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After losing Indiana’s primary in a landslide to Donald Trump on May 3, presidential candidate Ted Cruz announced that he was leaving the presidential race for good. This currently leaves only two Republican candidates in the running for the party nomination: Ohio State Senator John Kasich and business magnate Donald Trump.
“With a heavy heart but with boundless optimism for the long-term future of our nation, we are suspending our campaign,” Cruz told his supporters. Two Lutes on polar opposite sides of the political spectrum had plenty to say about Ted Cruz’s unexpected departure and its implications for the presidential election. First-year Taylor Rost, co-founder and co-president of the College Republican club, and first-year Haedon Brunelle, ASPLU senator and Bernie Sanders supporter, were both surprised.
“I was expecting Trump to win Indiana, but I had no idea that Cruz would drop out after losing,” said Brunelle. “Especially because he just announced Fiorina would be his VP.” He suggested that Cruz leaned too heavily on Fiorina to overcome Trump’s strong lead in Indiana.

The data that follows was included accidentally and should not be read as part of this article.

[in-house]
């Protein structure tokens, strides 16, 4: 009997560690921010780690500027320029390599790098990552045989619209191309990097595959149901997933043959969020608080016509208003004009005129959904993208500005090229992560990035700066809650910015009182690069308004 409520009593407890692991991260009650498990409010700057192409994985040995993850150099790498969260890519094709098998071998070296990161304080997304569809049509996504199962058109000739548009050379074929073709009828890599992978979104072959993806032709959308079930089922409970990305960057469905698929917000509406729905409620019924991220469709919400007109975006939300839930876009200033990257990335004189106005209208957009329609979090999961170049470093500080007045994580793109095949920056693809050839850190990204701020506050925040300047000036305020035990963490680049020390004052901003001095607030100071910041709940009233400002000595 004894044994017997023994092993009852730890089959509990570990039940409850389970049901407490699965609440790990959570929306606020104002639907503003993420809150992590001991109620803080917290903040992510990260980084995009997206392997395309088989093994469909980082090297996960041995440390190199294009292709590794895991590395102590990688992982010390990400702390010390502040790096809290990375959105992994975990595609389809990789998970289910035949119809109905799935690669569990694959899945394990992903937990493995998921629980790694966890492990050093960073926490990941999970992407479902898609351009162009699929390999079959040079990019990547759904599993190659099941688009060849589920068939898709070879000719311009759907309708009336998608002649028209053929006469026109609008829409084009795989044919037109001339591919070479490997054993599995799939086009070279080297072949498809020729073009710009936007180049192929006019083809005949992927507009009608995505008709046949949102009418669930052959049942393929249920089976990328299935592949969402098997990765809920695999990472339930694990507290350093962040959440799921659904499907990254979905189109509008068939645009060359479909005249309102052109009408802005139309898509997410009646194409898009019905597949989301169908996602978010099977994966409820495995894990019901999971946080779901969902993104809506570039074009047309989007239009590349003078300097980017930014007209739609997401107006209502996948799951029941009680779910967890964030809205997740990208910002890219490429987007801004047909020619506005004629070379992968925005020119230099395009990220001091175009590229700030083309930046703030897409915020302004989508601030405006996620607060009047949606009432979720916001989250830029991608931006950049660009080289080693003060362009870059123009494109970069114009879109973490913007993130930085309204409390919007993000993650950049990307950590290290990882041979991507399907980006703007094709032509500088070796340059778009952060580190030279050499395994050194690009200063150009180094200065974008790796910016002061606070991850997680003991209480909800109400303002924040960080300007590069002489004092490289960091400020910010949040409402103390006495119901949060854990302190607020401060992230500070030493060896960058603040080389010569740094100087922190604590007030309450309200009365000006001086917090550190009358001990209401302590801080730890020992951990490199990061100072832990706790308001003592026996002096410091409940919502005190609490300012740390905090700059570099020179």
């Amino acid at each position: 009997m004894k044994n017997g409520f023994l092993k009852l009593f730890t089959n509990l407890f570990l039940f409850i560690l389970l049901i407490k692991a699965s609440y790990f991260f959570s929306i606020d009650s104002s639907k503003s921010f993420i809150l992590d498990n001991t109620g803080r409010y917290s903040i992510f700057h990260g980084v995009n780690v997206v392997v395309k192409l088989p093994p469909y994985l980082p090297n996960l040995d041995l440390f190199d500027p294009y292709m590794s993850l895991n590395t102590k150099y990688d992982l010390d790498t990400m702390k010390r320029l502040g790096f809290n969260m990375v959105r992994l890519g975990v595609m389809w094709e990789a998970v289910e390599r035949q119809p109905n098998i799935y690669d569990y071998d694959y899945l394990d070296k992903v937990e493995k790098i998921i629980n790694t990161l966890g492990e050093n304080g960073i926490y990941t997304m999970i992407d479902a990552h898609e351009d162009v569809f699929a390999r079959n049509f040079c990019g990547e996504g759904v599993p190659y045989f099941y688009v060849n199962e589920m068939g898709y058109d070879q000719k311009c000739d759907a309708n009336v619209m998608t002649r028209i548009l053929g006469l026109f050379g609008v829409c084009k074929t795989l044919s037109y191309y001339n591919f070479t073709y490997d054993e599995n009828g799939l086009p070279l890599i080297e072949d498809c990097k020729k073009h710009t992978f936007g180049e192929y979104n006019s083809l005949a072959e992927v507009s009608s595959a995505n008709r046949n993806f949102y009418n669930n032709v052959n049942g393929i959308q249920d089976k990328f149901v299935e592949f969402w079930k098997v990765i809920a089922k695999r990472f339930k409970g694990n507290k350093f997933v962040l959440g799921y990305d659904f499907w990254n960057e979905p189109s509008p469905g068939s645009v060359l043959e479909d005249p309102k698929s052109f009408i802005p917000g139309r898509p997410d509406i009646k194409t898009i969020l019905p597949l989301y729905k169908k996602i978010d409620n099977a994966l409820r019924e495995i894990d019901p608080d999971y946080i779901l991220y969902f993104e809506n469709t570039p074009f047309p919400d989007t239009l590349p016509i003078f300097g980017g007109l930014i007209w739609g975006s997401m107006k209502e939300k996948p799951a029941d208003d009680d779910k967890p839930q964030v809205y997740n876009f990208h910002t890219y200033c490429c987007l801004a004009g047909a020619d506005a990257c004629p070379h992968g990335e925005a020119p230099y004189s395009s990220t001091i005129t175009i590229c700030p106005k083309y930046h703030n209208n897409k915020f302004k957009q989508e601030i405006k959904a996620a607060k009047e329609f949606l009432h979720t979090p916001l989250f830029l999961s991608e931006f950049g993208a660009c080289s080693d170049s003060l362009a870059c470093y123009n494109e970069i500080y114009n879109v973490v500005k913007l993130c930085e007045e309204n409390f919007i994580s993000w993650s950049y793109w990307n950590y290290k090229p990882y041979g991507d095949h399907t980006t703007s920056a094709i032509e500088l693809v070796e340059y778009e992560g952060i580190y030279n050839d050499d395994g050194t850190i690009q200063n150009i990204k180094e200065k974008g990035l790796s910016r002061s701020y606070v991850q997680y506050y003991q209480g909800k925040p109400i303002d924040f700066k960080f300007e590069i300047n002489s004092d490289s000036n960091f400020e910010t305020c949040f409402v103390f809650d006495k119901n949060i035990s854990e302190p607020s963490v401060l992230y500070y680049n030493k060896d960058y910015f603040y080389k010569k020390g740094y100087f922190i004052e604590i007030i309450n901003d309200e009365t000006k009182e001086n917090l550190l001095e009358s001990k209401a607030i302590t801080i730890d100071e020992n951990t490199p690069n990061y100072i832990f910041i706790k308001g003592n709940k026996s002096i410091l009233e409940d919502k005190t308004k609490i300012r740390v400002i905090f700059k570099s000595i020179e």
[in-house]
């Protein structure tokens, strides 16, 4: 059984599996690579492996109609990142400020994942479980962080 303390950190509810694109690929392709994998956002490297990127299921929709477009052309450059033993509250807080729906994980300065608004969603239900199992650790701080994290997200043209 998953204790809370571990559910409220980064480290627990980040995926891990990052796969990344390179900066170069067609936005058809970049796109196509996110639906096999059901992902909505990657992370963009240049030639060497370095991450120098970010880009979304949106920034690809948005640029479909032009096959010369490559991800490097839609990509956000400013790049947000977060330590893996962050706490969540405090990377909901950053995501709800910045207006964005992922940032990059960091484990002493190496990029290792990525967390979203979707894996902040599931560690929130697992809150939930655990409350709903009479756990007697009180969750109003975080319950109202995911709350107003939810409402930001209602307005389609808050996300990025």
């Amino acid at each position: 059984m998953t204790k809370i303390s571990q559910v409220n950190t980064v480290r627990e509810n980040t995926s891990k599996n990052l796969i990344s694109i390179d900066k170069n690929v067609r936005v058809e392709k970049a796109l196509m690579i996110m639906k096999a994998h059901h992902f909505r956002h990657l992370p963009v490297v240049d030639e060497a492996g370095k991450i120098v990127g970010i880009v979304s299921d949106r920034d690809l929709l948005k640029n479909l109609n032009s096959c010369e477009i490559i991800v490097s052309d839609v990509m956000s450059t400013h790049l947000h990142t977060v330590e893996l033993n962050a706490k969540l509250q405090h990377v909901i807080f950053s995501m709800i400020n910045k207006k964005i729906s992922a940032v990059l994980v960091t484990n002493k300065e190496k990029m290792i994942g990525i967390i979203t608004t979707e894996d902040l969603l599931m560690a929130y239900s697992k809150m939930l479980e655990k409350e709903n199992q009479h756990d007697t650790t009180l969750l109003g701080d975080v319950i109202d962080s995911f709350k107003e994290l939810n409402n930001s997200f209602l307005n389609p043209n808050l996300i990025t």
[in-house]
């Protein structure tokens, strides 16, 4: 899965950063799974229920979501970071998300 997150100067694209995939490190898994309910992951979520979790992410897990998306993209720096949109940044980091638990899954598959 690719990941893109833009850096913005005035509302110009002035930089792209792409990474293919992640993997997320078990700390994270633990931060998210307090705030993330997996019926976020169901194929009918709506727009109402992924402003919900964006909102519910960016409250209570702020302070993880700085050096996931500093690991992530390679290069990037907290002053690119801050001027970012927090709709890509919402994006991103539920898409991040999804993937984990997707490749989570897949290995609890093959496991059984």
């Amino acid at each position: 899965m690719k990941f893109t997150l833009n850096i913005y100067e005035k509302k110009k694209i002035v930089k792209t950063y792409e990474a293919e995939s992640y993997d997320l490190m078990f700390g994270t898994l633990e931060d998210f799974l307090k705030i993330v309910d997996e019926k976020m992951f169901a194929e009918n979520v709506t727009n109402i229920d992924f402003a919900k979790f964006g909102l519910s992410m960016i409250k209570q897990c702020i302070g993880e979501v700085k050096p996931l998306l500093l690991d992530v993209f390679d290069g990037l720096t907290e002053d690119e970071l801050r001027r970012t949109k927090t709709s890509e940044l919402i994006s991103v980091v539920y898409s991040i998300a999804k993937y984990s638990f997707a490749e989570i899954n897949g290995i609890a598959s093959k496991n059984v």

Brunelle noted that now that Cruz will not participate in an open convention, it is mathematically impossible for him to become president. “I believe the results from Indiana made him think that there’s no chance of an open convention. But if I were him, I wouldn’t have dropped out.”
“Cruz leaving was kind of out of the blue,” said Rost. “I knew he was on a narrow path, but I thought he had it in that state.” She had hoped that Cruz would go on to challenge Trump’s lead.
Rost expressed concern that now that Cruz has officially left the race, Trump is likely to be the Republican nominee. “I’m not a big Trump fan, so I’m hoping people will think, ‘We’ve lost a great conservative. What do we do next?’ We have to do something different. I hope it opens people’s eyes.”
When considering the remaining state primaries, Brunelle suggested that Cruz left the race prematurely. “Trump has the chances of getting West Virginia, a majority of California and New Jersey. If he won those states by about 2/3 or 3/4, Trump would still be about 50-100 short from getting the nomination, which would force an open convention. Cruz in my opinion would’ve won by landslides in the other states I mentioned.”
Rost anticipates that, come November, a difficult decision lies ahead. Though she intends to vote, she isn’t fond of Trump or Hillary Clinton, whom she believes will win the Democratic nomination. “Honestly, I can’t say who I’ll vote for,” she said. “I don’t think a bully should be running our country, but I have very conservative views, and I don’t see myself voting for Clinton, either. It’s tough.”